But the replacement they offer isn't what they claim. Rather, it is hollow, empty.9 They make it look grand, but there is no substance. What they offer is nothing compared to what you already have. What's more, their approach is deceptive.10 They're not telling the truth.
Paul characterizes the false teachers' doctrine as "philosophy" is philosophia, literally philos, "love"+ sophia, "wisdom." The Greek word goes back to the sixth century BC, of those who strive for knowledge, especially worthwhile knowledge of a comprehensive nature. Various Greek philosophical schools arose -- Sophists, followers of Plato, Aristotle, and Epicurus, Stoicism, and others. Paul's letters sometimes use terminology that arose in philosophical schools. But here Paul uses "philosophy" with a negative connotation to refer to the belief system of the false teachers in Colossae, who made claims about their weighty authority. Paul disparages them by calling their philosophy "hollow and deceptive," that is, both empty and false.11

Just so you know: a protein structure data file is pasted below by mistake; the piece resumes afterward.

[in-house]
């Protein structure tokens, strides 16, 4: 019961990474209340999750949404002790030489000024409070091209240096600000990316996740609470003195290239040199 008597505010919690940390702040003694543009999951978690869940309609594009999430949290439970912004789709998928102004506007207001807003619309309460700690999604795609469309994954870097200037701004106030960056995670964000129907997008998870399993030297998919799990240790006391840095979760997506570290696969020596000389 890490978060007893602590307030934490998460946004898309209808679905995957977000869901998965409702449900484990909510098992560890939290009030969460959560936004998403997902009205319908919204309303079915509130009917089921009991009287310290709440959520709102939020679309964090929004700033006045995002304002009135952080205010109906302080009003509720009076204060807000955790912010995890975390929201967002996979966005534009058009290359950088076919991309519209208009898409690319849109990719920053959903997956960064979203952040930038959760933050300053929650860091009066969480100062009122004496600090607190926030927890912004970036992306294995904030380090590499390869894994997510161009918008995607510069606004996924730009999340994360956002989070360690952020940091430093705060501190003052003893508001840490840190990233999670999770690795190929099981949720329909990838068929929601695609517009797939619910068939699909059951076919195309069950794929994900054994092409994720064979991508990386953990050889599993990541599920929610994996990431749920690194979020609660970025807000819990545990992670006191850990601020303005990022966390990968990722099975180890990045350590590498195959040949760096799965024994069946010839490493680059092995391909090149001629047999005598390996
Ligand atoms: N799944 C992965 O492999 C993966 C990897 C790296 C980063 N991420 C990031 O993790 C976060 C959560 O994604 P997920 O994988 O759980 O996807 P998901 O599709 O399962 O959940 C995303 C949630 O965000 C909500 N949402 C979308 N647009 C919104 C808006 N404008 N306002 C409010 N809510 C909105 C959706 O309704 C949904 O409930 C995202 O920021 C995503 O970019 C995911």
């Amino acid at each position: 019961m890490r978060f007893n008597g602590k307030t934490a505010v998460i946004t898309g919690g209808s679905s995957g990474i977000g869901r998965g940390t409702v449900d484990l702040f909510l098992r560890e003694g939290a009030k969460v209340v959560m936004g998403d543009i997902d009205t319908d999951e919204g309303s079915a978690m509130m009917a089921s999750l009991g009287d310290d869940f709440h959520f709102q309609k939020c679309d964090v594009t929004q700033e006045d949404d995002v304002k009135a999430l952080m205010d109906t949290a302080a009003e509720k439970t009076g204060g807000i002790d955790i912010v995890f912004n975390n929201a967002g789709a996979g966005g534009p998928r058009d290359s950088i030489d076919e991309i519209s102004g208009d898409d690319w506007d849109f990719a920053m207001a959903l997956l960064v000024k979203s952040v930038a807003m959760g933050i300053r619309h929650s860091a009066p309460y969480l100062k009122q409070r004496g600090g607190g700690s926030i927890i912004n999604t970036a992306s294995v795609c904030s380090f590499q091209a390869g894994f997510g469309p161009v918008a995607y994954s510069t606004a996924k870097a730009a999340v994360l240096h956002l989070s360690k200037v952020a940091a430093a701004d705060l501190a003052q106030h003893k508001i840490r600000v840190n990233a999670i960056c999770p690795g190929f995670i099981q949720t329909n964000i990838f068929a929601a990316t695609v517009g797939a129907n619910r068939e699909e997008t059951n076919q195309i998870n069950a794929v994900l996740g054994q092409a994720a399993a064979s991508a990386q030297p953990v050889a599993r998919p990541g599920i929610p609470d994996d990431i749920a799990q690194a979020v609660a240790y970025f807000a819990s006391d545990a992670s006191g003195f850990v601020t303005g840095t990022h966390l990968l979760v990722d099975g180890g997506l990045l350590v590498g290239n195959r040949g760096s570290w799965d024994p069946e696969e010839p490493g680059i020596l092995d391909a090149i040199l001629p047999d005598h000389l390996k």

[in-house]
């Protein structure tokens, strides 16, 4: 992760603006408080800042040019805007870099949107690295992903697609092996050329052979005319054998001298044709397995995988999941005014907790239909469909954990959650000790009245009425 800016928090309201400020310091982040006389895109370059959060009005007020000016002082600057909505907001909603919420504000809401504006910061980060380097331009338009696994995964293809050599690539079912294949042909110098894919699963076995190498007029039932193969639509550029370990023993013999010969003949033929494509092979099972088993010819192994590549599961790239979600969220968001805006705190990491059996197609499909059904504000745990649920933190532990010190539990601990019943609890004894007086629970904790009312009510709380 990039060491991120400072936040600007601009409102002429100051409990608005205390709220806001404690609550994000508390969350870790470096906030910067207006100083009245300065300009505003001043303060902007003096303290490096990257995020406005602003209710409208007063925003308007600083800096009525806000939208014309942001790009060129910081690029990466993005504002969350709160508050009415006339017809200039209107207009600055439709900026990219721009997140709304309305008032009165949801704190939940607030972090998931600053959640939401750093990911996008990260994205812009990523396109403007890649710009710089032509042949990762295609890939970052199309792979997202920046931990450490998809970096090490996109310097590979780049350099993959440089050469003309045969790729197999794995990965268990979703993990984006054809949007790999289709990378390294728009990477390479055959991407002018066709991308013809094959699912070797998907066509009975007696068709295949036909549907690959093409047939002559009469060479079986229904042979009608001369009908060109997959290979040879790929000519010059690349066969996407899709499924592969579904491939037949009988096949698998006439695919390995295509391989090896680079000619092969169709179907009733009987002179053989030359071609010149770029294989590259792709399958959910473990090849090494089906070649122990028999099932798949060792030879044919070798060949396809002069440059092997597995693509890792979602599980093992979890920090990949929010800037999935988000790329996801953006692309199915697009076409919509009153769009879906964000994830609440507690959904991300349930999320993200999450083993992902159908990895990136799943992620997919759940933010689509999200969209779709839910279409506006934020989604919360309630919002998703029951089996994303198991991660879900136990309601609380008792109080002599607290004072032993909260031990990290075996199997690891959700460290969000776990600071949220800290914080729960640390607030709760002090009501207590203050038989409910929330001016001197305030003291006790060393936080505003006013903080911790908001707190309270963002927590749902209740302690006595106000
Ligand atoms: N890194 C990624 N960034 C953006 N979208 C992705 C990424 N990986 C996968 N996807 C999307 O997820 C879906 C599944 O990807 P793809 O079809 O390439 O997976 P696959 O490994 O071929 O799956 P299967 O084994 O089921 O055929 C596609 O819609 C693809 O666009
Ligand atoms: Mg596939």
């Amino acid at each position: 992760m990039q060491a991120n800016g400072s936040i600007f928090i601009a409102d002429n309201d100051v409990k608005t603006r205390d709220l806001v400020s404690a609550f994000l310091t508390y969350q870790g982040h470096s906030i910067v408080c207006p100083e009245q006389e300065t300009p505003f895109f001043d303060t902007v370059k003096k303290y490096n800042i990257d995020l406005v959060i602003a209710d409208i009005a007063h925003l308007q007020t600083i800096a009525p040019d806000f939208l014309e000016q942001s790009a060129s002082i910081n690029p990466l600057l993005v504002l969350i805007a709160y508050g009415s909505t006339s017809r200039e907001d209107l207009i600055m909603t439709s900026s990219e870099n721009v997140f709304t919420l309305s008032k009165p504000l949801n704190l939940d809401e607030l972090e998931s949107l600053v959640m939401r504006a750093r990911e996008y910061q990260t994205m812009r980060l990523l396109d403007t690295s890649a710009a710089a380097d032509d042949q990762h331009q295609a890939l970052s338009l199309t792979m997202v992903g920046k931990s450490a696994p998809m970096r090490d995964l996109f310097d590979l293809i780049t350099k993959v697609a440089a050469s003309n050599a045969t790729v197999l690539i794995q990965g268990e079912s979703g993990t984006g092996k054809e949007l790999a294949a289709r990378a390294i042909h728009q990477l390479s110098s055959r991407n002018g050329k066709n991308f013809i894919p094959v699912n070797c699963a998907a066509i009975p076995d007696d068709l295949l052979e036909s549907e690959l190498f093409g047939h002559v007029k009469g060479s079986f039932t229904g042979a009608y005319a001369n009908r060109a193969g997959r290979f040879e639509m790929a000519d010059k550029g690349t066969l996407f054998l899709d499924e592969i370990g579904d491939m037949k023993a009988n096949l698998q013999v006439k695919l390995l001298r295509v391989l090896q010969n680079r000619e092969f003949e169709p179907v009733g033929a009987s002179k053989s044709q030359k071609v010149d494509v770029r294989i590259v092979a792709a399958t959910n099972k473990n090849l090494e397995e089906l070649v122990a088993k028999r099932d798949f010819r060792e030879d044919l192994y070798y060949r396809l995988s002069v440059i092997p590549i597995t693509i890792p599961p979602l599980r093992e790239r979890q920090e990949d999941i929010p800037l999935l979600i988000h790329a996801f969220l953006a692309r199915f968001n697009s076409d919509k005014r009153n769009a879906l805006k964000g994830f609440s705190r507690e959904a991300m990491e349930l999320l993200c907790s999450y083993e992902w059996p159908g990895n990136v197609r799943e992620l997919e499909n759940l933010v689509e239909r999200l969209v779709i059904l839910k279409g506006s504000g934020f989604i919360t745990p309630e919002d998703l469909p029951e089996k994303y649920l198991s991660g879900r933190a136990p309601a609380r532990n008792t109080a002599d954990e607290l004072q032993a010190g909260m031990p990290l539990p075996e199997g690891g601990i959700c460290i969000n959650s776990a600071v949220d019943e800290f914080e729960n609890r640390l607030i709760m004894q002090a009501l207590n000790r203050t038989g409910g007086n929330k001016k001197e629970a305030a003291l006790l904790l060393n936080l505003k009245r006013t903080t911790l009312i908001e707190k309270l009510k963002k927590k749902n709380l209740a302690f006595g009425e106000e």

The pillars that uphold the false teachers' philosophy are not of Christ. They are not Messianic truths, Paul warns. Rather, the hidden supports for their doctrine are two-fold:
1. Tradition,12 concepts and accepted truths that have been passed on from one generation to another -- but are nevertheless devoid of truth.
2. Elemental spirits (NRSV). This is a difficult word to translate into our culture and worldview. Stoicheion refers to the "basic components of something, elements." Here it may refer to "transcendent powers that are in control over events in this world, elements, elemental spirits." 13 Paul is probably alluding to evil spirits who are under the control of the "god of this world" (2 Corinthians 4:4), the spirits who are behind worldly philosophies.14